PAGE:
The Marine Corps Tactics and Operations Group (MCTOG) and U.S. Joint Forces Command's (USJFCOM) Joint Fires Integration and Interoperability Team (JFIIT) partnered to improve the joint training and combat readiness of Marine battalion and regimental staffs before they deploy to Afghanistan and Iraq.
By Casey Bain
(TWENTYNINE PALMS, Calif. - Aug. 24, 2009) - The Marine Corps Tactics and Operations Group (MCTOG) and U.S. Joint Forces Command's (USJFCOM) Joint Fires Integration and Interoperability Team (JFIIT) partnered here to improve the joint training and combat readiness of Marine battalion and regimental staffs before they deploy to Afghanistan and Iraq.
The recently completed Spartan Resolve exercise included academic instruction, a command post exercise, and a live fire event.
The exercise focused on integrating joint, coalition, and interagency partners in a live, virtual, and constructive environment replicating conditions commanders and staffs will experience once deployed, according to leaders at MCTOG.
"The only way you can replicate the environment that you find in Afghanistan and Iraq is to make it joint and interagency," said Marine Corps Col. William F. Mullen III, commander, MCTOG. "We want our units going through the training here to have a déjà vu-like experience when they get into theater - we don't want them to have any surprises."
An important part of training equips Marine Corps commanders and staffs with knowledge they need to use the joint combat multipliers at their disposal when deployed according to MCTOG leaders.
"Our goal is to teach Marines how to plan, integrate, and employ joint fires and intelligence, surveillance, and reconnaissance (ISR) assets in a realistic operational environment similar to what they will experience once in theater," said Marine Corps Lt. Col. Rob Buzby, executive officer, MCTOG. "It's a joint fight, and organizations like JFIIT help our Marines learn how to employ joint capabilities that will improve our effectiveness against today's asymmetric threat."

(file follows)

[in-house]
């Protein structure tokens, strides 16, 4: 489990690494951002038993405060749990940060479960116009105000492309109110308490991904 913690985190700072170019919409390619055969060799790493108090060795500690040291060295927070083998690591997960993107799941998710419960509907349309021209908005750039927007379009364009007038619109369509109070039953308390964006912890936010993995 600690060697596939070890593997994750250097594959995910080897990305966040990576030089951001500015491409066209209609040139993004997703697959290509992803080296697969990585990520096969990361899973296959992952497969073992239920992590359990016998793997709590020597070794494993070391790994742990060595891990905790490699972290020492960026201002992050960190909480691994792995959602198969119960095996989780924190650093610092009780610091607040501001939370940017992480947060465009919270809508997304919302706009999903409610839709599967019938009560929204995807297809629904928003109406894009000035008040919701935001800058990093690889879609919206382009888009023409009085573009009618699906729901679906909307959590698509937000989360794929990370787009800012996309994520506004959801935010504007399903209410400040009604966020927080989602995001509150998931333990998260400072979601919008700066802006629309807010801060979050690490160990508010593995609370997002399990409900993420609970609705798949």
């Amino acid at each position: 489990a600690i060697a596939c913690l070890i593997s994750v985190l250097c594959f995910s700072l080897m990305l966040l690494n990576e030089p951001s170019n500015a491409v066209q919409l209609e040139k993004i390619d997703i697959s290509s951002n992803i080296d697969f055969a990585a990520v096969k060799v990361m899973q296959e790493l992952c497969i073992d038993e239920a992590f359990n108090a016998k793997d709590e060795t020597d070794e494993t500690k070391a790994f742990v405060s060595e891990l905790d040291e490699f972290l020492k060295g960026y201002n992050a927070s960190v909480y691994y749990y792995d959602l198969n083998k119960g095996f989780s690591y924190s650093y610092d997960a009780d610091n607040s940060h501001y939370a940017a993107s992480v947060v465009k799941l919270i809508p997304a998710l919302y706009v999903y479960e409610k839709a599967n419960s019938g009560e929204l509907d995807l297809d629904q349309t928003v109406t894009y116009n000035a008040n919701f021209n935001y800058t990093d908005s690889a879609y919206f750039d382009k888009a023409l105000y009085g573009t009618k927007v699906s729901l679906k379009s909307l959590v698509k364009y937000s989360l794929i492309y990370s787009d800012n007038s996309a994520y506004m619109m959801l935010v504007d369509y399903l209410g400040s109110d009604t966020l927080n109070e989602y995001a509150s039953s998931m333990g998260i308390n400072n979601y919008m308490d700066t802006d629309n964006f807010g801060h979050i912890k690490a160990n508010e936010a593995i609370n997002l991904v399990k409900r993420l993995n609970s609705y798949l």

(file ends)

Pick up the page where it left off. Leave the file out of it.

JFIIT assisted MCTOG as they trained battalion and regimental staffs by providing joint fires and ISR subject matter experts to coach, teach and mentor during Spartan Resolve.
"MCTOG does an excellent job of integrating joint assets to replicate a near-real-world environment," said Army Maj. John Bowman, JFIIT lead at MCTOG. "Our mission is to help integrate the joint enablers of the targeting process that teach and reinforce tactics, techniques, and procedures (TTP) that will shorten their learning curve once in country."
Spartan Resolve also provided immediate training feedback to commanders and staffs throughout the exercise.
"By working together with JFIIT and others, we're able to provide a realistic training environment and feedback methodology that is based on current doctrine and TTP being used in theater," said Marine Corps Lt. Col. Tim Barrick, operations officer, MCTOG. "The lessons that the Marines learn here are a vital part of the unit's pre-deployment training."
Other organizations supporting this were the U.S. Special Operations Command, the Central Intelligence Agency, Counter-Improvised Explosive Device Operations Integration Center, National Ground Intelligence Center, U.S. Agency for International Development, International Committee of the Red Cross, and others.
"The strength of this exercise is our ability to pull in so many experts who represent many of the same organizations that our Marines will work with in theater," said Scott Campbell, joint exercise planner at MCTOG. "It's the only exercise that provides this kind of training to our battalion and regimental staffs before they deploy."
The primary training audience may be the Marines, but other service partners also value this joint training experience.
"I will be able to apply the lessons that I've learned from this exercise to better plan and execute future training events," said Army Maj. Brian Ferguson, assistant fire support coordinator, 10th Marines, Camp Lejeune, N.C. "The training here has helped me achieve a higher level of understanding of how to conduct joint operations."
MCTOG plans to continue integration of joint assets preparing Marines for today's irregular warfare environment.
"This training is a necessity for any unit that wants to fight in today's operational environment," added Buzby. "Today's operating environment requires Marines to have an open mind and an absolute willingness to work with others. We will only fight and win as a joint team - that integration will be the key to our success today and on future battlefields."